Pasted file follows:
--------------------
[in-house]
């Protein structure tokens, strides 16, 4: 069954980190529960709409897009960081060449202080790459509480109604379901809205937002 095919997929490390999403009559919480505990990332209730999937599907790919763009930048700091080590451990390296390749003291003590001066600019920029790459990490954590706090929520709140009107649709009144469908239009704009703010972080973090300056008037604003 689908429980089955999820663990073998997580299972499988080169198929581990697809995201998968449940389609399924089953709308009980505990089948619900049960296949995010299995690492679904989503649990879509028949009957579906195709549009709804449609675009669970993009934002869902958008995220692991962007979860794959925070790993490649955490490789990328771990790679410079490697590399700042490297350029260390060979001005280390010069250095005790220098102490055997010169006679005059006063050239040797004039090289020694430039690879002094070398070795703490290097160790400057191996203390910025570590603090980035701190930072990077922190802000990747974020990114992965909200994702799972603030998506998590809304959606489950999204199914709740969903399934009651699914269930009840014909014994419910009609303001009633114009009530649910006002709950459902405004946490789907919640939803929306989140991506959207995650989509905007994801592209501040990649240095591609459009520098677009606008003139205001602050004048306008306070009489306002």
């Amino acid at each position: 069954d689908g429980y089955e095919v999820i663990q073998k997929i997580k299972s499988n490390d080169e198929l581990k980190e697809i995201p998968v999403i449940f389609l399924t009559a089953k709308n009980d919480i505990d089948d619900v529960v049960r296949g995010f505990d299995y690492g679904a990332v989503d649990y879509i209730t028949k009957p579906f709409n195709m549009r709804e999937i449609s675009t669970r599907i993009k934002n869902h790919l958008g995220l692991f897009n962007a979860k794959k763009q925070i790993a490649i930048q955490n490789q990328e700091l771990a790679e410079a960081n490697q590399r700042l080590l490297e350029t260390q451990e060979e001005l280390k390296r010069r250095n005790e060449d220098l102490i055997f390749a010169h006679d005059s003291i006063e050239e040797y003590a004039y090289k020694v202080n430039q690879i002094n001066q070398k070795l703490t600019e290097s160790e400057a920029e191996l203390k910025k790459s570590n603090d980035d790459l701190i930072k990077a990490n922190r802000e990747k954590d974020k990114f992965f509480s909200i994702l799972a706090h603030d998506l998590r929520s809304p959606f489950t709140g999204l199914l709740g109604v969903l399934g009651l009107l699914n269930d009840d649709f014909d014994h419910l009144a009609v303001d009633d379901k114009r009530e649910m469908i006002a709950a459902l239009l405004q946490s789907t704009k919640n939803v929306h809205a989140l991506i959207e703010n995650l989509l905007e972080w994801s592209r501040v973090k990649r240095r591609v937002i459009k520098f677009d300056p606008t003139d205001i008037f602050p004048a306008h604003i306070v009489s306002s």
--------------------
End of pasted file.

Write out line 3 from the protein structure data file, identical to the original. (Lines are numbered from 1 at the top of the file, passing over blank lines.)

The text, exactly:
């Amino acid at each position: 069954d689908g429980y089955e095919v999820i663990q073998k997929i997580k299972s499988n490390d080169e198929l581990k980190e697809i995201p998968v999403i449940f389609l399924t009559a089953k709308n009980d919480i505990d089948d619900v529960v049960r296949g995010f505990d299995y690492g679904a990332v989503d649990y879509i209730t028949k009957p579906f709409n195709m549009r709804e999937i449609s675009t669970r599907i993009k934002n869902h790919l958008g995220l692991f897009n962007a979860k794959k763009q925070i790993a490649i930048q955490n490789q990328e700091l771990a790679e410079a960081n490697q590399r700042l080590l490297e350029t260390q451990e060979e001005l280390k390296r010069r250095n005790e060449d220098l102490i055997f390749a010169h006679d005059s003291i006063e050239e040797y003590a004039y090289k020694v202080n430039q690879i002094n001066q070398k070795l703490t600019e290097s160790e400057a920029e191996l203390k910025k790459s570590n603090d980035d790459l701190i930072k990077a990490n922190r802000e990747k954590d974020k990114f992965f509480s909200i994702l799972a706090h603030d998506l998590r929520s809304p959606f489950t709140g999204l199914l709740g109604v969903l399934g009651l009107l699914n269930d009840d649709f014909d014994h419910l009144a009609v303001d009633d379901k114009r009530e649910m469908i006002a709950a459902l239009l405004q946490s789907t704009k919640n939803v929306h809205a989140l991506i959207e703010n995650l989509l905007e972080w994801s592209r501040v973090k990649r240095r591609v937002i459009k520098f677009d300056p606008t003139d205001i008037f602050p004048a306008h604003i306070v009489s306002s």